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Gateway Trail Butterfly Garden -- a rest stop for monarchs

Updated: Aug 26, 2020

As summer slowly slips toward autumn in the western piedmont of North Carolina, a journey of mythical proportions is silently taking place above our heads.

As the days shorten and the nights grow cooler and the haze lifts from Carolina blue skies, thousands of the migrants noiselessly flap their dazzling orange and black wings and head south, always south.

As they make the arduous journey from Canada and the northern United States to their winter homes in Mexico, a place of rest has been provided for the graceful, beautiful monarch butterflies -- the Gateway Trail’s Butterfly Garden.

The garden rests within the area known as The Plateau -- a flat, circular 3.5-acre tract with few large trees and full sunlight to spur the milkweed plant, the flowering bush on which mature butterflies lay their eggs and which provides nourishment and protection for the caterpillars.

Although located just south of downtown Kings Mountain between U.S. 74 and I-85, The Plateau has such a remote feel that a visitor could easily think he was deep in a mountain wilderness -- which is exactly why it proves popular not only with monarchs but also with other species of butterflies and bees as well.

So how did a meadow atop a low peak undergo its own metamorphosis into a rest stop along the Butterfly Highway for monarchs and other species?

Well, a couple of interests came together.

Duke Energy employees Cheryl Kelton and Randy Hinnant, who in 2015 both worked at the Kings Mountain Generation Support Facility, wanted to begin a sustainable volunteer project to create and maintain a pollinator garden.

Shirley Brutko, executive director of the Gateway Trail, which will one day link downtown Kings Mountain to the Crowders Mountain State Park trail system, had become interested in a butterfly garden after learning how the colorful insects are considered endangered.

“Some connections are just meant to be,” said Kelton of Duke Energy and the Gateway Trail coming together. “We found the environmental cause much needed and knew this would be the start of something wonderful.”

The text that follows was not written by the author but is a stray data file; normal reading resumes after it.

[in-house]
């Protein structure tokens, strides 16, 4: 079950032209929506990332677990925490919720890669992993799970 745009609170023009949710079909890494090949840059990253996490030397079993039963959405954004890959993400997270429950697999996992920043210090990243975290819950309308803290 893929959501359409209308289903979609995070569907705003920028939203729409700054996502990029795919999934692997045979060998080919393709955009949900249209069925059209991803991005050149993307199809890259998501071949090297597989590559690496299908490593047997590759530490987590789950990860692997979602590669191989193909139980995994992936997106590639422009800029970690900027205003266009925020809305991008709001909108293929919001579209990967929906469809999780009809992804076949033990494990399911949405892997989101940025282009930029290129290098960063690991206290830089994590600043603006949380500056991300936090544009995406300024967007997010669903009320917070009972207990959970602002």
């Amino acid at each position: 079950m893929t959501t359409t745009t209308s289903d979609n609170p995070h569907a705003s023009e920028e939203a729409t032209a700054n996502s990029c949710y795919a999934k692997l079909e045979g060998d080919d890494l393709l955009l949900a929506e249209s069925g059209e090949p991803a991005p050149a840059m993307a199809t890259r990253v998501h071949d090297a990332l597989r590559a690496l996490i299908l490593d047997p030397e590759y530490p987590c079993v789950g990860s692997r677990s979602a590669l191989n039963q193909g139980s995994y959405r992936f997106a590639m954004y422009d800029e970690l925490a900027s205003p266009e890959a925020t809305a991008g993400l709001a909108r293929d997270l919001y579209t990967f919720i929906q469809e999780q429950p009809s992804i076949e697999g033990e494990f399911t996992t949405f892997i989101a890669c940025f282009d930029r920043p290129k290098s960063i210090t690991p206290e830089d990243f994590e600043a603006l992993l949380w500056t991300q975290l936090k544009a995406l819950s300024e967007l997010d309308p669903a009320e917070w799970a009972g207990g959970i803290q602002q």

The garden was designed by Dennis Paterson, who plowed the area and prepared it for planting.

A $4,000 grant from the Duke Energy Foundation, $4,500 from Duke employees, volunteer labor on the part of Duke workers, and additional community support led volunteers to clear debris from the site and place rocks along a curved gravel path through the garden.

Then volunteers from Duke Energy, the Gateway Trail and Kings Mountain High School’s Earth and Environmental classes distributed a pollinator seed mixture containing milkweed -- the only plant upon which monarchs will lay their eggs and which caterpillars will eat.

Milkweed also protects both the eggs and the caterpillars because the flowering plant is poisonous to most other insects and birds.

The garden is still very much a work in progress, pointed out Brutkho as she stood atop The Plateau, and will require the eradication of some hostile plants in the area, the planting of more milkweed bushes, and the installation of arbors, benches and educational displays.

The work of creating such pollinator gardens is important, however.

As the U.S. Department of Agriculture notes, butterflies, hummingbirds, bats, bees, beetles and flies pollinate more than 75 percent of the nation’s flowering plants and nearly 75 percent of its crops. The monarchs and other pollinators are threatened by climate change, pesticide use, and habitat loss.

Bill Poteat may be reached at 704-869-1855, assuming he is not atop The Plateau, basking in the early-autumn sunshine.

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